The 2020 Ford Escape is all new, from road to roof, re-imagined as a longer, lower, wider and sleeker compact crossover SUV with carlike styling cues. It's built on an all-new architecture shared with the new Europe- and China-market Ford Focus sedan (which will not be sold in the U.S.). From the front, the new Escape has a strong family resemblance to the outgoing Focus and Fusion sedans. After an 8-year hiatus, the Escape Hybrid returns to the lineup touting a 550-mile driving range. A plug-in hybrid version with more than 30 miles of all-electric range is also in the wings, due to join the Escape lineup early in calendar year 2020. See the 2020 Ford Escape models for sale near you
It's hard to beat the all-around good performance of the 2.0-liter EcoBoost 4-cylinder, which is available with either the SEL or Titanium trim. To get some of the top features in the Escape, such as the panoramic sunroof, the navigation system with voice activation or the self-parking system, you'll have to go for the SEL or Titanium. If you're okay with the idea of a 3-cylinder engine under the hood, the Escape SE is a good value play with a standard power driver's seat, 17-in alloy wheels, heated front-row seats, push-button start, automatic temperature control and -- most importantly -- the 8-in SYNC3 touchscreen with Apple CarPlay and Android Auto functionality. Either way, you're getting a quieter, more powerful, more fuel-efficient, better-handling and arguably much more modern-looking compact crossover SUV at a very competitive price.Find a Ford Escape for sale
The new Ford Escape is available in S, SE, SE Sport, SEL and Titanium trims.
The base Escape S ($24,885) comes with the 1.5-liter EcoBoost 3-cylinder engine and an 8-speed automatic transmission with a console-mounted rotary shifter. Standard features include 17-in steel wheels, cloth-trimmed seats, manually adjusted front bucket seats, a 6-speaker AM/FM/MP3 stereo, 4.3-in SYNC infotainment display with Bluetooth, voice recognition and AppLink, FordPass Connect with 4G LTE in-vehicle Wi-Fi for up to 10 devices, a pair of smart-charging USB ports, 12-volt power points in the console and cargo area, a split folding second-row sliding seat with a center armrest, a tilt-and-telescopic steering wheel, electric parking brake and a rear cargo shade.
Moving up to the Escape SE ($27,095) adds a power driver's seat, heated front row seats, automatic climate control, 17-in alloy wheels, a SYNC 3 8-inch infotainment pinch-to-zoom touchscreen with Apple CarPlay and Android Auto capability, Ford+Alexa and WAZE connectivity, adaptive cruise control with full stop and go, keyless entry, push-button start and heated side mirrors.
The SE Sport ($28,255) comes standard with a 2.5-liter 4-cylinder engine and electric hybrid drive system, plus an electronic automatic CVT. It also adds active noise cancellation, a leather-wrapped steering wheel and a 12.3-in configurable digital instrument panel with functionality similar to units in the Mustang and the Explorer.
The SEL ($29,255) comes standard with the 1.5-liter EcoBoost 3-cylinder and brings ActiveX simulated leather seating, sport contour front buckets with driver's seat memory, 18-in alloy wheels, fog lamps, a foot-operated, a hands-free lift gate, a heated leather-wrapped steering wheel, remote engine start, a reverse sensing system, SiriusXM satellite radio, dual exhaust, plus an available 2.0-liter EcoBoost 4-cylinder engine hooked to an 8-speed automatic transmission with steering-wheel-mounted paddle shifters.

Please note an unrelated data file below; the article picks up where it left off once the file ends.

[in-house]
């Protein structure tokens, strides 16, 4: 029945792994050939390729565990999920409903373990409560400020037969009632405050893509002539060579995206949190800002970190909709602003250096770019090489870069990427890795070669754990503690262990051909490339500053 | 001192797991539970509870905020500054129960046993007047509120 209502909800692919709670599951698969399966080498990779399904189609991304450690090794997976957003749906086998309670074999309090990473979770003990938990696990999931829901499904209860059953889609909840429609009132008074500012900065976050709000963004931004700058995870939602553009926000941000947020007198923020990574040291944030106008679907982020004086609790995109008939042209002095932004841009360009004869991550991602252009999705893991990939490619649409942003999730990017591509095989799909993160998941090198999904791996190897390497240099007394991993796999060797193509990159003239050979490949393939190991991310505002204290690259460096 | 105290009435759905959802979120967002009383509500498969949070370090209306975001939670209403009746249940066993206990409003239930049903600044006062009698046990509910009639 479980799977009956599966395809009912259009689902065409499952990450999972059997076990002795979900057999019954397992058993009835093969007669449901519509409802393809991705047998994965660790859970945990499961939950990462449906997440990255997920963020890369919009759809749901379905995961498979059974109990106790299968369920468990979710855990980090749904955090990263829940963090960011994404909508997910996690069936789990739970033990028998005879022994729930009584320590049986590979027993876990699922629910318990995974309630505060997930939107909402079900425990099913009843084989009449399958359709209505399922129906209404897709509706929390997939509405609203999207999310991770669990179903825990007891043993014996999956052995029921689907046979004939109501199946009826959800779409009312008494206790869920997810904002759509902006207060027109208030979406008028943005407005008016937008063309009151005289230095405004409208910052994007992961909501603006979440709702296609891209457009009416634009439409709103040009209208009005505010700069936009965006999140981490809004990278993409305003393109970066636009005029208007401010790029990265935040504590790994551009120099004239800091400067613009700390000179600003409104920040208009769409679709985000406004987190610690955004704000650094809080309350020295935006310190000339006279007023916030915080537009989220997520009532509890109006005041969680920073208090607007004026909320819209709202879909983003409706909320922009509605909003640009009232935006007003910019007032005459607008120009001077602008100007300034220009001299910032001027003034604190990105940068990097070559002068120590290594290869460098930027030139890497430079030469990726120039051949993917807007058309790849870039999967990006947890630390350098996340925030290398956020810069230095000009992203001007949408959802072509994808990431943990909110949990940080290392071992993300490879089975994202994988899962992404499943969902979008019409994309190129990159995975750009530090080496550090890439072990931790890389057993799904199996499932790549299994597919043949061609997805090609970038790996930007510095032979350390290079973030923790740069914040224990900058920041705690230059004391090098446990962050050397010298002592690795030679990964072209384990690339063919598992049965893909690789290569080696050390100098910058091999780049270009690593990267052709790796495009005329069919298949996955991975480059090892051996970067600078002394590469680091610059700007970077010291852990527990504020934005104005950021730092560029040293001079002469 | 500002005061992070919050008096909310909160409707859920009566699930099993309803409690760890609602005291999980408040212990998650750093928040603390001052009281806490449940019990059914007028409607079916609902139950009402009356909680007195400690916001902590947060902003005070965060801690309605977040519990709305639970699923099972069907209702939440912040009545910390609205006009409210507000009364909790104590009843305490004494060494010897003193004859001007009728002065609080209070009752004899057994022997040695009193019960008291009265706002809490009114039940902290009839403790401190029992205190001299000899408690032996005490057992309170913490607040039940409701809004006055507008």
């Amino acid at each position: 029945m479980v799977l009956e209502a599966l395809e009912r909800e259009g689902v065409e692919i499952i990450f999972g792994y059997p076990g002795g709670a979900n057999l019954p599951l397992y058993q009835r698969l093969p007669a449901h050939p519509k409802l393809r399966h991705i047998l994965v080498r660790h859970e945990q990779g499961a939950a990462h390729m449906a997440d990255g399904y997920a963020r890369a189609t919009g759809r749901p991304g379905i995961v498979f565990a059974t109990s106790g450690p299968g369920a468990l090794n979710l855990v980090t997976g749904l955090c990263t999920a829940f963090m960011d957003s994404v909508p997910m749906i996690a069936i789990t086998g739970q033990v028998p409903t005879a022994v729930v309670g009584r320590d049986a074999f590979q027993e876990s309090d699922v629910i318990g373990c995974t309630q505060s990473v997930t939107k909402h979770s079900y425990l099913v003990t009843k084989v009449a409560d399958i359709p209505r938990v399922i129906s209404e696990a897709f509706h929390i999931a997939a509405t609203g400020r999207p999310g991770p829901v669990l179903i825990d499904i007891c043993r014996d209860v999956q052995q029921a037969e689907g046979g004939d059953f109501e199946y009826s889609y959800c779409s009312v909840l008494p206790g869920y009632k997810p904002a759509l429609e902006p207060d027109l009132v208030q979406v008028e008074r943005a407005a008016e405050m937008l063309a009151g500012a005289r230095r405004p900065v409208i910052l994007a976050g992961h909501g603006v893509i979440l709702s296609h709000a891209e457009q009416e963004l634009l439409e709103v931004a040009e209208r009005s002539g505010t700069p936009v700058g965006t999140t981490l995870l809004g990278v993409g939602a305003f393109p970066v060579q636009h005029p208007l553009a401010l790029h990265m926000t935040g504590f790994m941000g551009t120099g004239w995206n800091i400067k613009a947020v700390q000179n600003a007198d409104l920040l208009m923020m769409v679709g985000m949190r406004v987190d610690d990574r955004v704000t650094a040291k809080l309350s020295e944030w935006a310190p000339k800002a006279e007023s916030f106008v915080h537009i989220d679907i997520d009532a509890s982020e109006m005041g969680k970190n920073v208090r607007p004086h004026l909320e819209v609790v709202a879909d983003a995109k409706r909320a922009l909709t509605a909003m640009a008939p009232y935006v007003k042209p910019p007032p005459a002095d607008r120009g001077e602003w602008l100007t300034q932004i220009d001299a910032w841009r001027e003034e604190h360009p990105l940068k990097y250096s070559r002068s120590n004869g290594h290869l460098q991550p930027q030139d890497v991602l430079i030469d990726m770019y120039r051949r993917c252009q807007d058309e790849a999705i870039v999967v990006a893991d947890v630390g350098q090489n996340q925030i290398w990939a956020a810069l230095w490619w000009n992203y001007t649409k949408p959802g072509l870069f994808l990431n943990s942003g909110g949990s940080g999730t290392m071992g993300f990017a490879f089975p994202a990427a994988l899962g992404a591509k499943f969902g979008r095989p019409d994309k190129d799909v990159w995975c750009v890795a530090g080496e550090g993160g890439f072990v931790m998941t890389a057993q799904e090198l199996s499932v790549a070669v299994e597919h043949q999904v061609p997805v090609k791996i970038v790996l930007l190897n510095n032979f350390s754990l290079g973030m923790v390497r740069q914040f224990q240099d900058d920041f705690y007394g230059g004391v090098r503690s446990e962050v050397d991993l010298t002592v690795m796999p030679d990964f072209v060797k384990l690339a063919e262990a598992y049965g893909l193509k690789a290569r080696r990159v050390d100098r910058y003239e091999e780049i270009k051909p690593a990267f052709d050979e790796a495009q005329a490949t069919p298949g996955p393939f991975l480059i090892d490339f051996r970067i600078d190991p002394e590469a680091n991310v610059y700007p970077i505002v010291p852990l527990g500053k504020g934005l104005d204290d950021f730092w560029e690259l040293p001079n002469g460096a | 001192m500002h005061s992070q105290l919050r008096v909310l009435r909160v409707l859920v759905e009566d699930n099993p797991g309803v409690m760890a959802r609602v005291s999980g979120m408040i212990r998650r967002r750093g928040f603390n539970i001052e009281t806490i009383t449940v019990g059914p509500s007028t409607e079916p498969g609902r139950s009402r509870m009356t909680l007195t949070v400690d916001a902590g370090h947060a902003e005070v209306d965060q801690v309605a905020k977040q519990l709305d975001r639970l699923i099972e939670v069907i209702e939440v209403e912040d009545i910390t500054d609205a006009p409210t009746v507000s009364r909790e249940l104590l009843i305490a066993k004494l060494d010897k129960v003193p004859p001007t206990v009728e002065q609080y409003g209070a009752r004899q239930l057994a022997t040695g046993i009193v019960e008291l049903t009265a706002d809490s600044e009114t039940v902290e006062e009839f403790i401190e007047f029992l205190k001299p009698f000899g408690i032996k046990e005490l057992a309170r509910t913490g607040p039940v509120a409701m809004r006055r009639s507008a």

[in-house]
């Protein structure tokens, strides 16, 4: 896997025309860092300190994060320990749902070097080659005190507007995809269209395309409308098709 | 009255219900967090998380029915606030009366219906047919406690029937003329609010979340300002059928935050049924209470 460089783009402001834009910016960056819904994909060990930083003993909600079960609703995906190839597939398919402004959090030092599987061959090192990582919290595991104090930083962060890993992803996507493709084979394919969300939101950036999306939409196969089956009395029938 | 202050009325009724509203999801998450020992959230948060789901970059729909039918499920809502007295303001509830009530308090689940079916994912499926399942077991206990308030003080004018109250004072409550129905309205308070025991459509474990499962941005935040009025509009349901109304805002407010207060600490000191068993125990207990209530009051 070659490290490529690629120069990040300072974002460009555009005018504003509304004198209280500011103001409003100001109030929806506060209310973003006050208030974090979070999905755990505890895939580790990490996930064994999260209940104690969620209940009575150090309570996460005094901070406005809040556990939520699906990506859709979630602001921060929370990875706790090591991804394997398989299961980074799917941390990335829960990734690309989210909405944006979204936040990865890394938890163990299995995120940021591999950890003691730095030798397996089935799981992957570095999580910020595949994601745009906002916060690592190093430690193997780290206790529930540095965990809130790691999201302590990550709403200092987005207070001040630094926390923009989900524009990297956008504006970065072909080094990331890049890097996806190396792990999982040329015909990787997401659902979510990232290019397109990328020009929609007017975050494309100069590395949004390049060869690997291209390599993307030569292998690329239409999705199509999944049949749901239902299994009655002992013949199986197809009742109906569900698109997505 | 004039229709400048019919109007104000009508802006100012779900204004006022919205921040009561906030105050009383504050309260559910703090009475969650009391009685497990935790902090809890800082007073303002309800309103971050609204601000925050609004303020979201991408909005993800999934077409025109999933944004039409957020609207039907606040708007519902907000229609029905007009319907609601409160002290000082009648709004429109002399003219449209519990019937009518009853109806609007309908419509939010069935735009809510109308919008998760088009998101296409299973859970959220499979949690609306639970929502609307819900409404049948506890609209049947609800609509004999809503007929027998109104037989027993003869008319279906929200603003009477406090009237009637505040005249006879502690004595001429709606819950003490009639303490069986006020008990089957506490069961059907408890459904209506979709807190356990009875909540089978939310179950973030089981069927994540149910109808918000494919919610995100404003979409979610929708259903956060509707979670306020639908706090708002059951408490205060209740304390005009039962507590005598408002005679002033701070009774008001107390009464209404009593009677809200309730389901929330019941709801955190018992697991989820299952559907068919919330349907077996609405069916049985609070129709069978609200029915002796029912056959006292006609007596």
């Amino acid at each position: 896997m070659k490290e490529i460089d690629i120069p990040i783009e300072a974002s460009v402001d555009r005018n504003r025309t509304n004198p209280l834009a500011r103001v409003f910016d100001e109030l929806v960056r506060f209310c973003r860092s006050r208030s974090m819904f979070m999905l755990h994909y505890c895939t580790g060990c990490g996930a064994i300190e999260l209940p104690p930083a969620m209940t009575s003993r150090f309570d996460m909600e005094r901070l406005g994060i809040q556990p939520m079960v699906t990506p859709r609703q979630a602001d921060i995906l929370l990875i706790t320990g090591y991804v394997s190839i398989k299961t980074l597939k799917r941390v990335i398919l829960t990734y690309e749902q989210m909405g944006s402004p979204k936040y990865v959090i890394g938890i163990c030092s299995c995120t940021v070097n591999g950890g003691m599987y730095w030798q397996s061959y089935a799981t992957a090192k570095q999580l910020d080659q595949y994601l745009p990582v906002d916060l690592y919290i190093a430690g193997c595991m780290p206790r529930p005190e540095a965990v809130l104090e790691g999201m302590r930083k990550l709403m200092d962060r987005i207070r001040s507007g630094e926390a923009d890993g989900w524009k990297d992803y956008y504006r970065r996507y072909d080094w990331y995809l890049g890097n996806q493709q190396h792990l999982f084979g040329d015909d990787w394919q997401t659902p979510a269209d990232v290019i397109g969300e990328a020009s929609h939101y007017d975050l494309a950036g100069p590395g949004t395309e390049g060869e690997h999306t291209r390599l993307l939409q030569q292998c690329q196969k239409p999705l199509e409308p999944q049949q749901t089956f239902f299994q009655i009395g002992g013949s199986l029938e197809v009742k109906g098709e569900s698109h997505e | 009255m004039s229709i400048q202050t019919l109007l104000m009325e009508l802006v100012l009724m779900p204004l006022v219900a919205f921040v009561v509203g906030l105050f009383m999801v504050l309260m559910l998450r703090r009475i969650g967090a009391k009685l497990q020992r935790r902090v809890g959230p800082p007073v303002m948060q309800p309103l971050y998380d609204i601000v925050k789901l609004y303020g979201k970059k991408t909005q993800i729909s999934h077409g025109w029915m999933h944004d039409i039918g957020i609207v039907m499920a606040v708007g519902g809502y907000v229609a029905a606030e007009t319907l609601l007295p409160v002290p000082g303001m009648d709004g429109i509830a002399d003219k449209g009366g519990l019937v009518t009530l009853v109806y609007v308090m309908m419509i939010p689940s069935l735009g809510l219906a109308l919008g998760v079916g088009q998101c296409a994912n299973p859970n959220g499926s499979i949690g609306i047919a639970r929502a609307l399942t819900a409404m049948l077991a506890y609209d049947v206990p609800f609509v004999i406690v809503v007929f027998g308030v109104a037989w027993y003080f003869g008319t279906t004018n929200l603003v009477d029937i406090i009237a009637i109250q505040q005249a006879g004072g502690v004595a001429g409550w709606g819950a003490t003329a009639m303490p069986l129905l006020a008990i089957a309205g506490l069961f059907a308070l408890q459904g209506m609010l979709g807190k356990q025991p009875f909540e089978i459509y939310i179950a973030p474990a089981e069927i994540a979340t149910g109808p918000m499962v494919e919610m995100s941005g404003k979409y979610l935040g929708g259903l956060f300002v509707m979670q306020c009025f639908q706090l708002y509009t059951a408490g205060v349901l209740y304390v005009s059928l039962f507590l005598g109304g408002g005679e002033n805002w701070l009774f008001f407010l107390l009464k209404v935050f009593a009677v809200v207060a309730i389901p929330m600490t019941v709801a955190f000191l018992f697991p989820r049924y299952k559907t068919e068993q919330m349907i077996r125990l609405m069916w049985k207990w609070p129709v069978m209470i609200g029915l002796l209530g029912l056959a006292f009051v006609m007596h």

The range-topping Titanium ($33,400) comes standard with the hybrid powertrain and adds leather seat trim, power front seats for both driver and passenger, a 10-speaker Bang & Olufsen B&O Play premium sound system, adaptive cruise control with full stop and go, 19-in alloy wheels, dual-zone automatic climate control, a garage door opener, LED fog lamps, a 110-volt AC power outlet, Active Park Assist 2.0 and acoustic laminated front glass. The Titanium is also available with the 2.0-liter EcoBoost 4-cylinder engine.
|Basic||3 Years/36,000 Miles|
|Drivetrain||5 Years/60,000 Miles|
|Corrosion||5 Years/Unlimited Miles|
|Roadside Assistance||5 Years/60,000 Miles|
2020 Toyota RAV4 -- The RAV4 was all-new for 2019 and is the current sales leader in the hot compact-SUV segment. Oddly enough, Toyota borrowed styling cues from its own beefy 4Runner, as well as the Jeep Cherokee this year, moving in the opposite design direction to the new Escape. Its engine lineup includes a 203-hp 2.5-liter 4-cylinder with a 28-30-mpg combined EPA rating and a 176-hp gas-electric hybrid with an EPA-rated 40-mpg sticker.
2020 Honda CR-V -- Another top seller, the CR-V adds its first-ever hybrid model in the Spring of 2020, adapting the 2.0-liter, 2-motor system from the Accord sedan with 212 hp and 232 lb-ft combined output. Non-hybrid CR-V's come with a 190-hp 1.5-liter 4-cylinder turbo with an EPA-rated 30 mpg combined.
2020 Nissan Rogue—There are two Rogues, the standard one and the smaller Rogue Sport that's a rebadged Euro-market Nissan Qashqai. The standard Rogue comes with a 170-hp 2.5-liter 4-cylinder, and the hybrid form comes with a 2.0-liter 4-cylinder, 30 kW electric motor and 176 combined system hp. The Rogue Sport is powered by a 141-hp 2.0-liter 4-cylinder.
2020 Chevrolet Equinox—The high-mileage diesel version will soon be gone, but the Equinox remains General Motors' top-selling vehicle behind the Chevrolet Silverado pickup. Engine choices include a pair of gasoline-powered 4-cylinders, a 170-hp 1.5-liter turbo and a 252-hp 2.0-liter turbo.